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If there’s a useless cliché in small business and freelancing based culture that gets bandied about and chastised more than poor old millennials, it’s the dreaded ‘hipster’. The hipster truly is the stereotype that keeps giving, no matter how fickle the supposed criteria is.
One minute they’re all sanctimonious vegans – the next they won’t shut up about how brilliant bacon is. All of them wear retro skinny jeans – just like the ones sold in mainstream clothing chains. They’re snapping photos on their obsolete polaroid cameras – then somehow uploading them directly to their Instagram accounts. The contradictions are seemingly endless.
These caricatures have become so interchangeable that for many hipster-bashers, telling the difference between so-called hipsters and made-up people has become a bit of a struggle. In one instance,
Melbourne-based self-proclaimed‘web developer, mystery blogger and jazz kitten’ Samuel Davide managed to gain worldwide notoriety as the ‘world’s ultimate hipster’ by giving a ludicrous interview featuring pearls of wisdom such as “I admire the style of Trotsky in leather” and “Sometimes I just wear something random, like a lab coat!”
The Independent, The Daily Mail and countless international publications reported on this astonishing discovery, and Davide was embarrassingly even featured on the front page of the Age Newspaper in Melbourne, before revealing that he was a satirical creation dreamt up by himself and freelance journalist Tara Kenny, who The Age quickly parted ways with.
While admittedly it’s refreshing whenever that the judgemental ire of the media is aimed somewhere other than immigrants and benefit claimants, the fad of ‘loving to hate’ hipsters has turned refusing to live-and-let-live into a bit of a global sport – with this negative attitude extending to so-called ‘hipster startups’.
It’s one thing applying daft labels onto people; sticks and stones, after all. But does the slur negatively affect the way small, niche startups are perceived?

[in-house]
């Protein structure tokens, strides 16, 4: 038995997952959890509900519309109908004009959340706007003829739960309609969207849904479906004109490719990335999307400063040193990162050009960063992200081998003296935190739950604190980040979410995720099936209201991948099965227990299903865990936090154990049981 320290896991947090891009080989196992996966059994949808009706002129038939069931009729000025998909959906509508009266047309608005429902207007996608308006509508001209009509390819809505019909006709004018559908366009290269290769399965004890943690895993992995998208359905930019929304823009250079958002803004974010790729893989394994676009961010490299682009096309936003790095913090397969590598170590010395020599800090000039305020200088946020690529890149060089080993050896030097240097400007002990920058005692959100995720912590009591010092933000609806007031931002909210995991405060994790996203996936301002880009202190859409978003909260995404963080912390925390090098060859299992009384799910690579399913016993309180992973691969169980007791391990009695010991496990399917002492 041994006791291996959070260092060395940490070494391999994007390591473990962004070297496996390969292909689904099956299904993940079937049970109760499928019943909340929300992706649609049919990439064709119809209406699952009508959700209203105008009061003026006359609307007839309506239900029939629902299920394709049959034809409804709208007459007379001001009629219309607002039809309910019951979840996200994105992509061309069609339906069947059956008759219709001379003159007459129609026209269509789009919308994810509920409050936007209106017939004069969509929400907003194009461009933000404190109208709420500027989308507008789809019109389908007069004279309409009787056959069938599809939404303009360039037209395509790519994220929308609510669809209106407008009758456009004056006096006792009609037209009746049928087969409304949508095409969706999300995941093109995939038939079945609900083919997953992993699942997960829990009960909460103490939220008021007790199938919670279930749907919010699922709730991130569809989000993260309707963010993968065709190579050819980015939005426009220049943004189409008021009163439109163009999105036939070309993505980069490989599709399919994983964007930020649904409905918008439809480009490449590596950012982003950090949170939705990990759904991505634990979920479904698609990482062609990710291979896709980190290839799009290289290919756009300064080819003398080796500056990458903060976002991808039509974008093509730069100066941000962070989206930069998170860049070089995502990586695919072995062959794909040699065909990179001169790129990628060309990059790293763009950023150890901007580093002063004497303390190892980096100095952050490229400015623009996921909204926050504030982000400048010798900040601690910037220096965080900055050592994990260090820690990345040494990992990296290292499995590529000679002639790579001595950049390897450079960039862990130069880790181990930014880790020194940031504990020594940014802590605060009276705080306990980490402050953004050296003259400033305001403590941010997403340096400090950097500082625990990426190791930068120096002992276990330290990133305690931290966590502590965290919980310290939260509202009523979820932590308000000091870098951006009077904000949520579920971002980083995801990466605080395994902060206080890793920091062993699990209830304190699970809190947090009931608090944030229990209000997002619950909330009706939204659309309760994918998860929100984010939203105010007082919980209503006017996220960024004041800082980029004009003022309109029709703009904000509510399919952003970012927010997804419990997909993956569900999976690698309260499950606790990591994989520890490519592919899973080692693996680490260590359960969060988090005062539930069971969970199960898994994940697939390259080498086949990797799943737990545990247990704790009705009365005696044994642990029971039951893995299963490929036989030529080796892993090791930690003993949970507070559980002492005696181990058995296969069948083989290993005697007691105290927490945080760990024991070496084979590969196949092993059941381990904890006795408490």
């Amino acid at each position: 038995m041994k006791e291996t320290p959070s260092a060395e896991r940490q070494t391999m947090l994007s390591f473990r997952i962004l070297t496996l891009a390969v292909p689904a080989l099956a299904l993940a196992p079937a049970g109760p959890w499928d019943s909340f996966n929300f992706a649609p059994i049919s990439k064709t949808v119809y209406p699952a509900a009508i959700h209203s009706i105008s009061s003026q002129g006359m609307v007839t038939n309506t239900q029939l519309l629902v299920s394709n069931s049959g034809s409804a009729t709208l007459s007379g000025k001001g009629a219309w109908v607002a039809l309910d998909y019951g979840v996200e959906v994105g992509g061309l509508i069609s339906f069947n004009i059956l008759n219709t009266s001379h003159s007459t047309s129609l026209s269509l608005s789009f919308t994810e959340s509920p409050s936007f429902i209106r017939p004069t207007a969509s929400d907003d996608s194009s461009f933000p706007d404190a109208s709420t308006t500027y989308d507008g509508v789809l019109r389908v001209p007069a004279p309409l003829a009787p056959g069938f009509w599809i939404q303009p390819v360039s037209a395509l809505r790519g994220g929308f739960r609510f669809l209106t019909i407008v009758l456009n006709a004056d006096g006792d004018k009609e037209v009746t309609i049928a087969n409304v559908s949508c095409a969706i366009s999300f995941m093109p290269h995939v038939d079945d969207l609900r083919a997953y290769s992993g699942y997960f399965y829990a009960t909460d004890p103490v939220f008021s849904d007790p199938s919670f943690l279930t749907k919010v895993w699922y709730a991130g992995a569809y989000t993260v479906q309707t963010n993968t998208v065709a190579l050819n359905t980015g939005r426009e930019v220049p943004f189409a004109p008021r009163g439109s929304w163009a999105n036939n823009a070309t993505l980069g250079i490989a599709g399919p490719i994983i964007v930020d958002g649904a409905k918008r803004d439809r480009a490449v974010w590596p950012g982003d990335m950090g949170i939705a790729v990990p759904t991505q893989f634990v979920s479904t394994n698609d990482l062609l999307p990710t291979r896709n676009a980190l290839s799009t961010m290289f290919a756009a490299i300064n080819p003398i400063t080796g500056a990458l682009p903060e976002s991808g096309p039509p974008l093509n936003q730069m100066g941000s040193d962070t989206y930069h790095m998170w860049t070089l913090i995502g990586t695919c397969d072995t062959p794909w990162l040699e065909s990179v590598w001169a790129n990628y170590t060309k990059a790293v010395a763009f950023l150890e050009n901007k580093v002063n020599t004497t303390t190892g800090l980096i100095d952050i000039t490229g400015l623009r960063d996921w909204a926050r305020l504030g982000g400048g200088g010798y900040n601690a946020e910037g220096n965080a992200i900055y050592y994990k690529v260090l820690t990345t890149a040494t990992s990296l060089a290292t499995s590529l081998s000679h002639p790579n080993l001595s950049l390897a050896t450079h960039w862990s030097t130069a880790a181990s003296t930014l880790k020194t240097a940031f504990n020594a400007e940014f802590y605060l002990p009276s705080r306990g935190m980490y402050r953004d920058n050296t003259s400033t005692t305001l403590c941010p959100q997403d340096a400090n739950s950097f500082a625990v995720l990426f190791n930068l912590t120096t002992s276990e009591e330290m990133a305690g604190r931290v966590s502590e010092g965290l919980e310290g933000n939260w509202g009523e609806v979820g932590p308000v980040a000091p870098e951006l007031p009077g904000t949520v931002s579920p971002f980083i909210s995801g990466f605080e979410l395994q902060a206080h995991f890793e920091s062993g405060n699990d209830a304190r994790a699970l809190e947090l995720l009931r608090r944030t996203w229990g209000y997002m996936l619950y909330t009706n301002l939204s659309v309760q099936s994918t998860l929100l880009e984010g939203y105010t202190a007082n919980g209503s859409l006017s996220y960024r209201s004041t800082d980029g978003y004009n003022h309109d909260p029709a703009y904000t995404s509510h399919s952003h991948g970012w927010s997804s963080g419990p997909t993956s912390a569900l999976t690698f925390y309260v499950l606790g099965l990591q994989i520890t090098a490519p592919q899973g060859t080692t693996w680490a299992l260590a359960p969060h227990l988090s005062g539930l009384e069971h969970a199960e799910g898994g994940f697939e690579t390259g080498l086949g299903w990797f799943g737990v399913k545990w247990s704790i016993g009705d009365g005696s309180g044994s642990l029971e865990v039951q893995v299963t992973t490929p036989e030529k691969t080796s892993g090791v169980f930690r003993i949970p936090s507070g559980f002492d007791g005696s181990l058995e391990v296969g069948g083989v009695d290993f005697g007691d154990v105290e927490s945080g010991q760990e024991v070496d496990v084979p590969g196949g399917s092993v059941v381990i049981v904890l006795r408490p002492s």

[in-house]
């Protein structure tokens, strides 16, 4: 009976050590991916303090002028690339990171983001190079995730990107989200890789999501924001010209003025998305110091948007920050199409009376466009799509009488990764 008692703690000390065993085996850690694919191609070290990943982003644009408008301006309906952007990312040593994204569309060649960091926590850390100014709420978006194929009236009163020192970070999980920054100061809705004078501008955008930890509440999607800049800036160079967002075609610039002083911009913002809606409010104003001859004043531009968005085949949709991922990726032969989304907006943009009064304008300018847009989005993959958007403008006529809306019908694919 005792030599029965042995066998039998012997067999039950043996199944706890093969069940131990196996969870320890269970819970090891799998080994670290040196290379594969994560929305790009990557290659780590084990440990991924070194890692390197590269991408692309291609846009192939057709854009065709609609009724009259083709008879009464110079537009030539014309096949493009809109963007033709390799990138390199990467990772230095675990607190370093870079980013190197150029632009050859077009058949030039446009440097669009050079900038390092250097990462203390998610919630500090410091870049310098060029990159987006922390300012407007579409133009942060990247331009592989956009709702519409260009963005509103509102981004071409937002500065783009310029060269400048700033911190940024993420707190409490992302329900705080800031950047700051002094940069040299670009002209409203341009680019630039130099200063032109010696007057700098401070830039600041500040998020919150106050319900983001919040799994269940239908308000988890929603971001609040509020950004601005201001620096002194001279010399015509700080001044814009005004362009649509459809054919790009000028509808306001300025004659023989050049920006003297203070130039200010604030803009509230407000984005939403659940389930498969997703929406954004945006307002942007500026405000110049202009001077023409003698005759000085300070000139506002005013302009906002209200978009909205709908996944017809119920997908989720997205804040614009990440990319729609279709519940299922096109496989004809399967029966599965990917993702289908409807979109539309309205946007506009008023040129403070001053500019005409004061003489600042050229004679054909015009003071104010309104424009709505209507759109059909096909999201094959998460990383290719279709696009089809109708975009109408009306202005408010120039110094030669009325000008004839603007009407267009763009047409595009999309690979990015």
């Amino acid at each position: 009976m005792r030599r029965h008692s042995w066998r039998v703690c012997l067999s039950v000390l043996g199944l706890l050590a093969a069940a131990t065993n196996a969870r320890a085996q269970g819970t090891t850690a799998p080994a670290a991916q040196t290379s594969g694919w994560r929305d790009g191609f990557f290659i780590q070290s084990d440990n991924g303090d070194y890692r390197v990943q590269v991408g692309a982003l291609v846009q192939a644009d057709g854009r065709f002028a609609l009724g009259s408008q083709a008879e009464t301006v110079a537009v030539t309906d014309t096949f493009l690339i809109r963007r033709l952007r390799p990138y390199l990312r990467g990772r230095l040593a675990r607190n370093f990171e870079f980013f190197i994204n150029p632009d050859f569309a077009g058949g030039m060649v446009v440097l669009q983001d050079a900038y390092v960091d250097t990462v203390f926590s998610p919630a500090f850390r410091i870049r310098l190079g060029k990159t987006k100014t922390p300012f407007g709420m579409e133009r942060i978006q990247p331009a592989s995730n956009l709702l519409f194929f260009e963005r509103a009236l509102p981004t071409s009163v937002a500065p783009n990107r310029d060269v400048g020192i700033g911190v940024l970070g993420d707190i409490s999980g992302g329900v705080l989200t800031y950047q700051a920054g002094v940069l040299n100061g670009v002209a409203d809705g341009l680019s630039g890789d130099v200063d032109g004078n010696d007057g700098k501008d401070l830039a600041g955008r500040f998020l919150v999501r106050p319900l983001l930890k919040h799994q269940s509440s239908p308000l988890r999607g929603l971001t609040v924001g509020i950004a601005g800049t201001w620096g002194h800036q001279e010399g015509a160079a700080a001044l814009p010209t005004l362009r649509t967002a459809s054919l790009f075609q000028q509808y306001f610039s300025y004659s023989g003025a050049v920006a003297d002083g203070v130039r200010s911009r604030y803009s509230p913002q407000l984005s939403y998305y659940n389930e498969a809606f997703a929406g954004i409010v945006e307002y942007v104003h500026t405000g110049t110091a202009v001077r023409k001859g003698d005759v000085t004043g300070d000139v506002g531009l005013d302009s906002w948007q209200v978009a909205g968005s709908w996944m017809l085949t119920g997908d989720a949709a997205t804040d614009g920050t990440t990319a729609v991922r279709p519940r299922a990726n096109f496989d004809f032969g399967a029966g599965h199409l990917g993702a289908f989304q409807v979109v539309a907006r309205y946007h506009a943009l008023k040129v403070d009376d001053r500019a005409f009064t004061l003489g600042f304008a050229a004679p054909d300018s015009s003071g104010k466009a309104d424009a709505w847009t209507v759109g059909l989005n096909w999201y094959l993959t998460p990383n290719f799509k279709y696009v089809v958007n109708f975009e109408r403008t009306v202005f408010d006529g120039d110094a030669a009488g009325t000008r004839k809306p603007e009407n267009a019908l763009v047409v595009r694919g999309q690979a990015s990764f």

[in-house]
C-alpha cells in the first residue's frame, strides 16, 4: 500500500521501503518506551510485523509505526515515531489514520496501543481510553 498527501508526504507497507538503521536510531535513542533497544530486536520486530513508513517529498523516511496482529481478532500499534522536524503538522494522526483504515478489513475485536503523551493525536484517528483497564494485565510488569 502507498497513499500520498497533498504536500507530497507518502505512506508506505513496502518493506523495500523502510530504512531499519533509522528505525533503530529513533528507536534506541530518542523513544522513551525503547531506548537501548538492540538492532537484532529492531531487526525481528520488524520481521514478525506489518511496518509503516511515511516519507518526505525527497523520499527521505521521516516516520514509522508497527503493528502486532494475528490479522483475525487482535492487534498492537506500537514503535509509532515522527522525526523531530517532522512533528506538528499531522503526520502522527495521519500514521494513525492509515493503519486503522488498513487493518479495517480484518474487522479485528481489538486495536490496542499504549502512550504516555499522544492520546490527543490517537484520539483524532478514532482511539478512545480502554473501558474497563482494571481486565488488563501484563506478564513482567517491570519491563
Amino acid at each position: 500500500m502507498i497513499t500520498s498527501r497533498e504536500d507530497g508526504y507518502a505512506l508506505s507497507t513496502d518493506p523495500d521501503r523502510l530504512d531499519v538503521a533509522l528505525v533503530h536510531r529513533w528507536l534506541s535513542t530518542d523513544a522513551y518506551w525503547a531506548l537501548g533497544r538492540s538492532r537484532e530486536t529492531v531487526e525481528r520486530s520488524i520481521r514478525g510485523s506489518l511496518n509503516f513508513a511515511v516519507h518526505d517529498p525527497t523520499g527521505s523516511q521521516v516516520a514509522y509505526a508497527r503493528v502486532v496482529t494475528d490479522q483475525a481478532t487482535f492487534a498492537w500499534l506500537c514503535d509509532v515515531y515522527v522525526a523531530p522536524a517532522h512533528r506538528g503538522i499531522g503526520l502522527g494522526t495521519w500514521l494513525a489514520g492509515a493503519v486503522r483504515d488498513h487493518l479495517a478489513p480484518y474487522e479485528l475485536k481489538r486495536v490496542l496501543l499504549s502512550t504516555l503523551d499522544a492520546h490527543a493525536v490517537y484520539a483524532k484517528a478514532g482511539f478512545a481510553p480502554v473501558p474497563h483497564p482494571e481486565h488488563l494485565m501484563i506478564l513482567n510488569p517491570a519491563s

“The reason nobody wants to own up to being a hipster is because it is increasingly a pejorative term; it’s a social slur” clarifies Chris Mandle in The Telegraph. “When we call someone a hipster, we’re identifying facets of their personality or lifestyle that we think are obnoxious, aloof, pretentious, shallow and calling them out on it.”
As we’ve previously discussed in our feature piece on the Cereal Killer café, the backlash can get quite ugly when small businesses with a ‘hipster’ stigma try to open up their doors in areas where poorer people are being priced out of living. But this is isn’t really fair, according to author Zachary Crockett in Time Magazine.
“Hipsters have become the lone scapegoats for a variety of social trends, from gentrification to the decay of quality music. At the same time, they are, in the words of author Joe Mande, nothing more than “unemployed city-dwelling narcissist[s] with a penchant for bad clothes.” This seems to be a definition most agree with.
But there’s just one problem. After spending nearly a year researching so-called hipsters for our new book, Hipster Business Models, the Priceonomics team and I have come to the conclusion that this breed of hipster simply does not exist. In fact, the “hipster” is merely an invention of those who are looking to do some good old fashioned bullying.”
I would postulate that there probably isn’t a sudden spike in businesses selling frivolous items and decadent services (these have existed since trade first began), but moreso a higher awareness via people moaning about them (and just about everything else) on social media.